The road to hell is paved with good intentions… and lined with trees of ignorance. There’s no other way to explain the annual display of barminess that accompanies Rakshabandhan by one enlightened group or another
Last year, the government of Daman & Diu instructed its female employees to produce some sweet brotherly love for male colleagues, on demand. Why, one might understandably wonder? It was in the spirit of fostering ‘brotherhood’ among staffers. Withering disapproval from employees, acerbic comments from the media, and eye-rolls from the rest of the country forced the powers-that-be to hastily withdraw the odd circular within 24 hours. If nothing else, this peculiar attempt at enforced sibling-hood debacle should have been a lesson in don’t-try-to-fuck-with-our-few-midweek-holidays-especially-if-it-messes-with-our-long-weekend-plans for the government. Bhaichaara toh theek hai, but the sanctity of long weekends is inviolable.
This year, the Chilkur Balaji Temple in Hyderabad has jumped into the fray to see if it can outdo the government in cobbling together a useless quick-fix to the plague of sexual harassment and assault that we’ve seen, yet again, the country to be in the thick of. The temple has invited/challenged young men to get a woman, any woman, to tie him a rakhi, following which he must accept her as a sister for life. Additionally, it was announced that on the day of the actual festival — August 26 — rakhis will be kept for women devotees to lace around the wrist of any man on the premises of the temple. It is like a breakfast buffet of brothers, so pile up the plates, ladies.
It’s like a Triwizard Tournament, and the eager temple is Religious Regiment’s chosen champion, competing for the top honours in absurdity, and trying to snatch the title from the tentacles of defending champions Gormless Gormint, while also beating the eminently enthusiastic Sanskaar Screwballs.
But we can’t really blame temples, the government, or the talented weavers of the country’s delicate moral fabric. It’s really not them, it’s us. We’re a country obsessed with forging entirely unwanted relationships.
As a not-so-young Indian woman who was, some years ago, married off to a Krishna idol in the hopes of dispelling the perplexing dosh-es obstinately hovering in my kundali and thwarting my extended family’s not insubstantial efforts to pack me off to the land of marital bliss — I can say this with some authority: we don’t throw money at problems, we throw relationships at them.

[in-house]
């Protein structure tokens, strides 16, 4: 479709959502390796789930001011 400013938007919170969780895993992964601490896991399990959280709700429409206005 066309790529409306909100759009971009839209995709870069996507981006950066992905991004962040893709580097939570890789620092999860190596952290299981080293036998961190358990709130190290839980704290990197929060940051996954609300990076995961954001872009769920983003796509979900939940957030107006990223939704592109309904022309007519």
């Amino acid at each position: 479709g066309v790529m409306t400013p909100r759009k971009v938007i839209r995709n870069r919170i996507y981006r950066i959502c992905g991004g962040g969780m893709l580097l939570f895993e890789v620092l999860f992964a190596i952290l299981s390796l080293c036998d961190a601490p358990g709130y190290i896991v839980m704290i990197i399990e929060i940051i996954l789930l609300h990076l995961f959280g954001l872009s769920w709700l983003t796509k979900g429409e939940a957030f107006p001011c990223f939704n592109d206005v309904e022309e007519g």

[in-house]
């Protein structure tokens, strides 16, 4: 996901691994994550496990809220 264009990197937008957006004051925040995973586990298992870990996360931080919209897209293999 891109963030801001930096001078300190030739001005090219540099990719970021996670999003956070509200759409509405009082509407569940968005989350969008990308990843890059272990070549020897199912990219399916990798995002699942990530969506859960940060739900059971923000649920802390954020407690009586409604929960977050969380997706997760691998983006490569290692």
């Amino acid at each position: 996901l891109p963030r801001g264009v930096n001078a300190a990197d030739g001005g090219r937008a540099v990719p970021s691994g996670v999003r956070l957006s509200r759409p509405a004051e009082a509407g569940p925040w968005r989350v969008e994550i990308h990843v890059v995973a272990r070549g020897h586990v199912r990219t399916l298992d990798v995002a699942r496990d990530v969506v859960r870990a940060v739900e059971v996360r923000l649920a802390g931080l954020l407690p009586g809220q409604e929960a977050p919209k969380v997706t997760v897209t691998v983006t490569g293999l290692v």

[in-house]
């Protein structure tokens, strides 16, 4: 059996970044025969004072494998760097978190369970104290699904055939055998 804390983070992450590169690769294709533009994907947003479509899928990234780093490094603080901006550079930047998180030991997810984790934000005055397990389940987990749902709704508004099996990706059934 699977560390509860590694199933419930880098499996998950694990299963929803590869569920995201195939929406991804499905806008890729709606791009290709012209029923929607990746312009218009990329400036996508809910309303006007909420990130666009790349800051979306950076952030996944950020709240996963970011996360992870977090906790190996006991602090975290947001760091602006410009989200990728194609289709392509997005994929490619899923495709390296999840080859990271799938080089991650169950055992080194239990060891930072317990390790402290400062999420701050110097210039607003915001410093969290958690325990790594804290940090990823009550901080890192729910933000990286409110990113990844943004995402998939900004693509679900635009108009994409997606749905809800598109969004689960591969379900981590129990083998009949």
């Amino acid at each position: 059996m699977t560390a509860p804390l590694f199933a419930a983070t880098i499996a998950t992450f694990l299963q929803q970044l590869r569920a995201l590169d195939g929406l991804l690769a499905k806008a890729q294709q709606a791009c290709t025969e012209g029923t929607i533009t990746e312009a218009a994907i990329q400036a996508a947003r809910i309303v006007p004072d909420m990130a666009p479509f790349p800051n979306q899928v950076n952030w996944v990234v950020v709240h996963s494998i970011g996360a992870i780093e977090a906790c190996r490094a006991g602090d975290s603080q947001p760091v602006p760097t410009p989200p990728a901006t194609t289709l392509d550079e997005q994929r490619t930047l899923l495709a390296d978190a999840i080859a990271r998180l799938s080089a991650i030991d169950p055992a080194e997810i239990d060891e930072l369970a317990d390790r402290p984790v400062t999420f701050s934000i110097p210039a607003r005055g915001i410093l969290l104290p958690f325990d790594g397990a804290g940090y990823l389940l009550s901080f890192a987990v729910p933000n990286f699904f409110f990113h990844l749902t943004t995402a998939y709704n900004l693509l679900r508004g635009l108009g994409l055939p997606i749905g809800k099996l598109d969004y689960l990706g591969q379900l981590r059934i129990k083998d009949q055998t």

Forcing relationships where there exist none comes so naturally to us that it might as well be coded in our DNA. We’ve even immortalised it in our National Pledge (all Indians are my brothers and sisters). We call the holders of our highest offices — the president and the prime minister — Pranabda and Narendra Bhai, if we’re inclined to show our fondness of them. From the taxi driver to the plumber, the milkman, postman, watchman — basically every person in our universe that we women don’t instinctively consider copulation material — is, by default, relegated to some variation of the uncle-brother designation: bhaiya, kaka, chacha, paaji, dada… You get the drift.
Strangely enough, that doesn’t seem to be stopping any sexual predator from harassing, pawing, or raping the women they’ve decided to target. So what are a few colourful threads tied on a man’s wrist by a random woman supposed to achieve, exactly? What secret magical oils are these geniuses concealing within these rakhis that their mere existence will prompt lecherous men to go from balatkari to brahmachari?
Nothing. Rakhis are as effective at curbing sexual violence, as my hasty ‘wedding’ to my parents’ god was, in changing my unmarried status.
In a country where everything, from Chowmein to cell phones, meat to mannequins, and condoms to celestial bodies are repeatedly, and in all seriousness, are blamed for rape, it really shouldn’t come as a surprise to anyone that forcing a filial connection is the answer to a pretty straightforward question: How can we tackle the problem of sexual violence against women? By teaching men that women are human beings, not objects meant to absorb their rage, or a stage for their performance of power and domination.
Perhaps, if powerful religious and governmental institutions diverted their funds from hare-brained schemes like rakhi-tying, and used them to run sensitisation programmes for men instead, we’d actually see the needle move a few inches on this gargantuan problems.
If there’s still any doubt that throwing relationships at people to shame them into virtuousness doesn’t work, let’s take a moment to remember that our most famous local porn character is Savita Bhabhi. Bhabhi, as in brother’s wife. As in the woman who is supposedly the mother/sister equivalent for a man.
Case closed. Now let’s go back to watching Game of Thrones and dissecting Cersei and Jaime’s relationship with morbid fascination.